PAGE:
Bradbourne House is where the East Malling Trust is based. It is a Queen Anne Grade 1 listed house surrounded by around 20 acres of parkland with a large lake and stream. Normally closed to the public, the house and park can be visited once a year as part of the National Gardens Scheme, where you can see a demonstration garden showing a variety of trained fruit trees – Hatton Garden. To hire Bradbourne House for weddings, conferences and business meetings or corporate entertainment, please visit: www.bradbournehousekent.co.uk.
The house as it is today was built between 1712 and 1715 although there was a Tudor house on the site built in the early 1600s which has been considerably changed and altered over the years. The history of Bradbourne House is fascinating partly because it remained in the ownership of one family, the Twisdens, for around 400 years before being purchased by what is now The East Malling Trust in 1938. The East Malling Trust has produced 2 booklets on the history of the house. One details the house and its architecture etc. with a brief history of the Twisden family. The other booklet charts the lives of the Twisdens and their portraits which remain in the house by kind permission of the Kent Archaeological Society. Copies of both publications can be purchased from the Trust and cost £5 each, including UK delivery… Please Email us.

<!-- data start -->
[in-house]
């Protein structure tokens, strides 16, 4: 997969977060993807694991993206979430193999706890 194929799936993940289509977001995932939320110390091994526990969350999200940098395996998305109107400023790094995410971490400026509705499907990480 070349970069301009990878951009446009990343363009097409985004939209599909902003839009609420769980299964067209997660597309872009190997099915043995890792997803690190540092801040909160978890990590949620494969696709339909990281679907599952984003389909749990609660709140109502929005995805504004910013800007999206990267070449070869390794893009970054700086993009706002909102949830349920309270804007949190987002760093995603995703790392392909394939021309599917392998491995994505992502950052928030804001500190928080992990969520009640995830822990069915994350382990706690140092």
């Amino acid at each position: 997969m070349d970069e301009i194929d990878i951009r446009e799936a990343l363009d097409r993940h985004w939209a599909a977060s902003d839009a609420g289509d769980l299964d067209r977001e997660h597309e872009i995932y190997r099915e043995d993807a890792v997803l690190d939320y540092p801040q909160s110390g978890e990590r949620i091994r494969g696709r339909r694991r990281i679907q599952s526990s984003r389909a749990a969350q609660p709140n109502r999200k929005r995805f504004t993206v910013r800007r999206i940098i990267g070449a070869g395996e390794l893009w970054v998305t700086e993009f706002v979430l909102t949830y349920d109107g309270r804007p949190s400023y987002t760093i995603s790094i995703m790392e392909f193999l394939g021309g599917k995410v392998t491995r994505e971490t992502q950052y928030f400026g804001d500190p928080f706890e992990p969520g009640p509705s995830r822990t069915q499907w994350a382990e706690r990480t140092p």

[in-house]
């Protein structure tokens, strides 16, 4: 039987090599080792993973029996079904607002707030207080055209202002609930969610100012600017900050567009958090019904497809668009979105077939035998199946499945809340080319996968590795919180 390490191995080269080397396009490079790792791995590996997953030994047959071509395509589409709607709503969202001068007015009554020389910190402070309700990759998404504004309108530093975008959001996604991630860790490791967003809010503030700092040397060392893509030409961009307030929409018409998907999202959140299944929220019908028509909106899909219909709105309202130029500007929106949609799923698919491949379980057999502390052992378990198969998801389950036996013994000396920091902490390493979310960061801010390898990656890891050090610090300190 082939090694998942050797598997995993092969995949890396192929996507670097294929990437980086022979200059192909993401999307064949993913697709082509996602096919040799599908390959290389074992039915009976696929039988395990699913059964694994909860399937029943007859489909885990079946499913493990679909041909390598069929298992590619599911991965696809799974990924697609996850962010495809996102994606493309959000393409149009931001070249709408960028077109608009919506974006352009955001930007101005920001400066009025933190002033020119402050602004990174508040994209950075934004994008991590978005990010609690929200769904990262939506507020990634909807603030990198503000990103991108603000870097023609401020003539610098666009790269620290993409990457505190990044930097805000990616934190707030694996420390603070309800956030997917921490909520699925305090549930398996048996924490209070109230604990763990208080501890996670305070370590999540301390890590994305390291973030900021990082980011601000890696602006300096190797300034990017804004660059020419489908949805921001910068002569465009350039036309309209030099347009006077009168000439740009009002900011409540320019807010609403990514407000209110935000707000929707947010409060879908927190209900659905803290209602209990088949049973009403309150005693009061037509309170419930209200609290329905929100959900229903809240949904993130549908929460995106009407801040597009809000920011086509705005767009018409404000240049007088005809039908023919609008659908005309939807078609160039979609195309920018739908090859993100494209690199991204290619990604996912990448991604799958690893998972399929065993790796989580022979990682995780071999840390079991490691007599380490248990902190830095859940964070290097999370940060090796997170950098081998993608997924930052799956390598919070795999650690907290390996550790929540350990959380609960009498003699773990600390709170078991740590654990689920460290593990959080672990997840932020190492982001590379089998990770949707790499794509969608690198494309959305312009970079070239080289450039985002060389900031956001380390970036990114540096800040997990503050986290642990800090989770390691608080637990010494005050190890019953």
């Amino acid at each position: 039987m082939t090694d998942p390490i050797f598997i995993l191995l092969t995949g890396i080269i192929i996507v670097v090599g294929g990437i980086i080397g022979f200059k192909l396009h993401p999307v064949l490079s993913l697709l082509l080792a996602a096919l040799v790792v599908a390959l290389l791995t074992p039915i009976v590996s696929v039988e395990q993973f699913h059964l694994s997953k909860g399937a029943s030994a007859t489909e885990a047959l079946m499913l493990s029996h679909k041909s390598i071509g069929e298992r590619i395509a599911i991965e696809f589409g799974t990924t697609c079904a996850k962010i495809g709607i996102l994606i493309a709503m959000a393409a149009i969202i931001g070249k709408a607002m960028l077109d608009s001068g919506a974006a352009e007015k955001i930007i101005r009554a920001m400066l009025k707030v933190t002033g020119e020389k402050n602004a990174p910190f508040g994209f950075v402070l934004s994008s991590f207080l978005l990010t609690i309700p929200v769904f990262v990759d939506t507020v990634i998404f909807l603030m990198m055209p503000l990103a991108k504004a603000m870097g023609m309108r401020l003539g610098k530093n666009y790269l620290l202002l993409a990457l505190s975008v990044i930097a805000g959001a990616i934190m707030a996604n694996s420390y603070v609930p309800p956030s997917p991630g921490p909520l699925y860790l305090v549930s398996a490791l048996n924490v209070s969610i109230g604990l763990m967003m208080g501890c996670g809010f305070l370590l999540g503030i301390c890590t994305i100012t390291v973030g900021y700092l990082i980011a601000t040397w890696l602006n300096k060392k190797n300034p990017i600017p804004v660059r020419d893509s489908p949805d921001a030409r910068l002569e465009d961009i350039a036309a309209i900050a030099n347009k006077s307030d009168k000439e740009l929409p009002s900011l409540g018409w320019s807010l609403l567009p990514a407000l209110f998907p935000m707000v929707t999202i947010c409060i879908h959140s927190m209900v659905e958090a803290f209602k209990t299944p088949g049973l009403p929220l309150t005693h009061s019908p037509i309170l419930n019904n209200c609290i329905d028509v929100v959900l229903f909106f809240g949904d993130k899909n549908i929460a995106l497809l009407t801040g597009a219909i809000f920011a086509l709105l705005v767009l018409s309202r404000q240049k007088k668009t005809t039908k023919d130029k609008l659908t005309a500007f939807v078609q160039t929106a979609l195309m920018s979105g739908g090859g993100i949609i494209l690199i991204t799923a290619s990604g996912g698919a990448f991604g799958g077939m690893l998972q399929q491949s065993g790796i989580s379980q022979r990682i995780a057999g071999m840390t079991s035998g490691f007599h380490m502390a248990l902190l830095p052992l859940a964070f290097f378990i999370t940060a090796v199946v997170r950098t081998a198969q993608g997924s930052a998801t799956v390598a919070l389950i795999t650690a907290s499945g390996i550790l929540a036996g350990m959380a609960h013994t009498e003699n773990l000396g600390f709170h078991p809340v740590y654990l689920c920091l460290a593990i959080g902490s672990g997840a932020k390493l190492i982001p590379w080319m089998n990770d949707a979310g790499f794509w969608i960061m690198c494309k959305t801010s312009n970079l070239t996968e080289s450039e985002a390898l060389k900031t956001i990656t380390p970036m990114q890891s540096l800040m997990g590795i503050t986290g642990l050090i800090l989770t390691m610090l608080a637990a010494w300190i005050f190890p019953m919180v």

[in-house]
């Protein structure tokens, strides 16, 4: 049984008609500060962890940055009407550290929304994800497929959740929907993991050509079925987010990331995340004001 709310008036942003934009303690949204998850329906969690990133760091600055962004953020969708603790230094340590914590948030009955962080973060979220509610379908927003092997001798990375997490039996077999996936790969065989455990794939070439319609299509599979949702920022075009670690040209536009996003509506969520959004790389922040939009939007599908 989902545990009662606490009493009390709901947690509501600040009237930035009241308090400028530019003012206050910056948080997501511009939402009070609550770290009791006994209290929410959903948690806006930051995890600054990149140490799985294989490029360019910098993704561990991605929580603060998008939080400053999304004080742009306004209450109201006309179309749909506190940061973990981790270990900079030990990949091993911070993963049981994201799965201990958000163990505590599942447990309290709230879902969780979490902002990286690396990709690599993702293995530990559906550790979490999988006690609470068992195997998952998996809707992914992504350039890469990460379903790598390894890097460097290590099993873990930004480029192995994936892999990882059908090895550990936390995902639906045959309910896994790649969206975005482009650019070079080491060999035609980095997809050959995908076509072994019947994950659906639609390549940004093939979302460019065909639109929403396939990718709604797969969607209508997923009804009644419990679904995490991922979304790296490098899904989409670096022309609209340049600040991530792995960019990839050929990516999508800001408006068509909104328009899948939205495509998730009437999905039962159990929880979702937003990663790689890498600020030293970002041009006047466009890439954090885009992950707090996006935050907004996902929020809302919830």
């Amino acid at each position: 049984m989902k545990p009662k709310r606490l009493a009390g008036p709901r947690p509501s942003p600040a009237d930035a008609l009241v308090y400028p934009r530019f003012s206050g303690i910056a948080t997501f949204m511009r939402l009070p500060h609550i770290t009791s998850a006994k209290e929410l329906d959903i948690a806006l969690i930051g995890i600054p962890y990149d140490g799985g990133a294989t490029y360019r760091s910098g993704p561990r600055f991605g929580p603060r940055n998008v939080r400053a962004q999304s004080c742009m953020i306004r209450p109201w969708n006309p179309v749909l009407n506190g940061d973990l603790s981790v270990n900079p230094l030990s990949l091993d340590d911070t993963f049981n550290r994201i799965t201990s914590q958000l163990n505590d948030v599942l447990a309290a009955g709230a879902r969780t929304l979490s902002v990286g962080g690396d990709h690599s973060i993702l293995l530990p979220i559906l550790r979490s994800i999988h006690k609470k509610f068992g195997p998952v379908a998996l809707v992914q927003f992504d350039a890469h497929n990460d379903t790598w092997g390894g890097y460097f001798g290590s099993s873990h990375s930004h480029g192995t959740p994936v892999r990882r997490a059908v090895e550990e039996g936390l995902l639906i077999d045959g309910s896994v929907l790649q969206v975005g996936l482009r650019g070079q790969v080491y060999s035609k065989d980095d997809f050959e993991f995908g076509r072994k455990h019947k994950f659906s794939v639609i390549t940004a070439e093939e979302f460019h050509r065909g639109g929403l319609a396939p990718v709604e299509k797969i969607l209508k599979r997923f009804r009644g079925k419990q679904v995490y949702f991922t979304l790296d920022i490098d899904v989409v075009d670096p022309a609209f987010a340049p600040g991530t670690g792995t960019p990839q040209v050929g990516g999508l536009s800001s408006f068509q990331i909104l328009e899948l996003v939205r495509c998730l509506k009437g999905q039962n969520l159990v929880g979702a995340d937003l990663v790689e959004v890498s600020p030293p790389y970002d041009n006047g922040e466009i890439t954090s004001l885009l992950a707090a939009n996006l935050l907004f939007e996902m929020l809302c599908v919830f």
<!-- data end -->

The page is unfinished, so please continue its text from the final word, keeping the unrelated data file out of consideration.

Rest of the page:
The park and grounds are part of a conservation area and the Trust manages the day-to-day care and landscaping of this area. Since 2007, more than 1700 new native trees have been planted as part of on-going improvements to the park. A new woodland planting has been developed, including cherry, oak, ash, walnut and sycamore trees from selected sites around the country. The new woodland complements more mature trees in the park. There are some fine ancient trees and a wide variety of species including yew, beech, holly, oak, ash, willow, London plane, maple and box.
In 1938 it was purchased by the East Malling Trust for Horticultural Research, a charity, which still owns it, together with nearly 600 acres (2.4 km2) of adjoining land. The Trust’s income supports horticultural research at the nearby East Malling Research Station, and elsewhere.